Agronomic research fails to keep up with technology

27 Jun, 2001 10:00 PM
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AGRONOMIC research needs to catch up to technology before farmers can fully embrace the advantages offered by precision agriculture, according to Agwest cropping systems unit manager John Blake.

Speaking at the inaugural precision farming information day at the Dowerin field days' site, Mr Blake said technology had made enormous strides in the last seven years "yet we haven't come a long way with our agronomy and biology".

Agwest was currently studying whether the production potential from precision agriculture was achievable.

"In our work so far we have identified that there are several constraints to farmers' adoption of technological tools to help them improve paddock variability," he said.

"This includes the ability of the technology to be applied at a site level, the ability of researchers and advisers to quantify, explain and measure variability in data, and how the technology is packaged for farmers to use it".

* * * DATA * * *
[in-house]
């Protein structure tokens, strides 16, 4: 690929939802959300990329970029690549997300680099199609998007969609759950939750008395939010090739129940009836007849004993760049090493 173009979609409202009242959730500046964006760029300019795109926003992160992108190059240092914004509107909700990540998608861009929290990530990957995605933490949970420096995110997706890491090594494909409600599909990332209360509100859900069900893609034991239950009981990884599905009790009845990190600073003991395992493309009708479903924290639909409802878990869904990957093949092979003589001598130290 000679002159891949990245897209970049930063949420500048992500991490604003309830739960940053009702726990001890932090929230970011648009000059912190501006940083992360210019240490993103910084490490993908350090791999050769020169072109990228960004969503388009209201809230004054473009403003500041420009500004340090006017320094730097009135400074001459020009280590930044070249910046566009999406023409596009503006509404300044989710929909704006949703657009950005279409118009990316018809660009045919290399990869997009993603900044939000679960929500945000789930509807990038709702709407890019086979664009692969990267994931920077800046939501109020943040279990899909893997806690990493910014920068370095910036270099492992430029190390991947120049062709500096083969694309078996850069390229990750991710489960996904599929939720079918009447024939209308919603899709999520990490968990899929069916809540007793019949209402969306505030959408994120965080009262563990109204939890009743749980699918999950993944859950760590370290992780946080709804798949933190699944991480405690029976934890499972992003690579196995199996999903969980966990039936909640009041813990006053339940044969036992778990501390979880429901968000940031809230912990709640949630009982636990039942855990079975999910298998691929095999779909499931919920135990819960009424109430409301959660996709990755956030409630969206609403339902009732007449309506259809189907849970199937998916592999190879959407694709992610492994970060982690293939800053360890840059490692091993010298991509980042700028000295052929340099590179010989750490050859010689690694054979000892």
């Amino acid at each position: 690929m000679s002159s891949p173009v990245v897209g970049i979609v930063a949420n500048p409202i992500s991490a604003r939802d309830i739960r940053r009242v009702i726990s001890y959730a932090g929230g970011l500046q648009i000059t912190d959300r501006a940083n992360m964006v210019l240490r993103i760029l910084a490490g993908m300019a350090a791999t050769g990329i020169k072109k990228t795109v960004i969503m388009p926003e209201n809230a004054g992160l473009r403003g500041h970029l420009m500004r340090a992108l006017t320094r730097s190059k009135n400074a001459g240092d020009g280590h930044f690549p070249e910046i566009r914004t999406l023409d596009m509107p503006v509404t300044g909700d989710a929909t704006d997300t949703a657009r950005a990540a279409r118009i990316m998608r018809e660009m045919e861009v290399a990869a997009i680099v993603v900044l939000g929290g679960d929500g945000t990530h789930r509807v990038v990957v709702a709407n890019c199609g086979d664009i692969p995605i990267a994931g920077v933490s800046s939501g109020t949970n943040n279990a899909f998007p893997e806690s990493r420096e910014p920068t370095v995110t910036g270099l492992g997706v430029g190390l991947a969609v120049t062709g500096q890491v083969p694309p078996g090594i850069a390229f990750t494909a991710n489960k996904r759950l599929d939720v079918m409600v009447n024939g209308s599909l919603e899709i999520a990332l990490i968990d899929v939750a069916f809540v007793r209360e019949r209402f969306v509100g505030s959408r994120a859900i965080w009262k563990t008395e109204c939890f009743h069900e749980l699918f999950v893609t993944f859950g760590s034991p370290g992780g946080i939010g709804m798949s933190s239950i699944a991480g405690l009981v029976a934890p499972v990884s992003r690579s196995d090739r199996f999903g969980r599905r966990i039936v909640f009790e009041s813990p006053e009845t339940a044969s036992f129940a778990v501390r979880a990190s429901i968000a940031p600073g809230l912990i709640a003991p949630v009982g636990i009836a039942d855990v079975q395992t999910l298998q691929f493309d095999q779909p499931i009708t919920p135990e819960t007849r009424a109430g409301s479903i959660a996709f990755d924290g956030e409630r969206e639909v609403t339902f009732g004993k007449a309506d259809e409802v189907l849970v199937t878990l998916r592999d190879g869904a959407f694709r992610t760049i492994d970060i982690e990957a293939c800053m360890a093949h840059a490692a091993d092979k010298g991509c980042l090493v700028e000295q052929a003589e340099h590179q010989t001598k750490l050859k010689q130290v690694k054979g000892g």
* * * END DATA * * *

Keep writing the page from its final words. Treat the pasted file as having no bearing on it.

Mr Blake said there were significant opportunities for farmers to gain from precision agriculture.

"These valuable tools can provide better information on soils and catchment systems, improve mapping and help farmers to identify the real value of their land," he said.

"Ultimately this means that farmers can make better decisions about how to maximise the profitability of their paddocks by matching their production plans with the land's physical capability".

But he warned farmers would have to be prepared to adapt to more precise planning of farming systems to beat mounting challenges.

The WA grains industry had aggressively adopted new farming practices during the last two decades which had resulted in consistent increases in productivity.

But there were real challenges ahead to maintain these gains, such as the influence of commodity prices, the risk of salinity and managing soil fertility.

"It seems clear that to remain competitive and sustainable, farmers must get smarter about production systems," he said.

"They need to use information about the system more effectively to enable it to tune into the environment in which it operates.

"To achieve this, farming systems must adapt more precisely to the agricultural land resource".

Mr Blake said the emergence of precision farming and guidance systems would enable farmers to manage paddock viability on a hectare by hectare basis.

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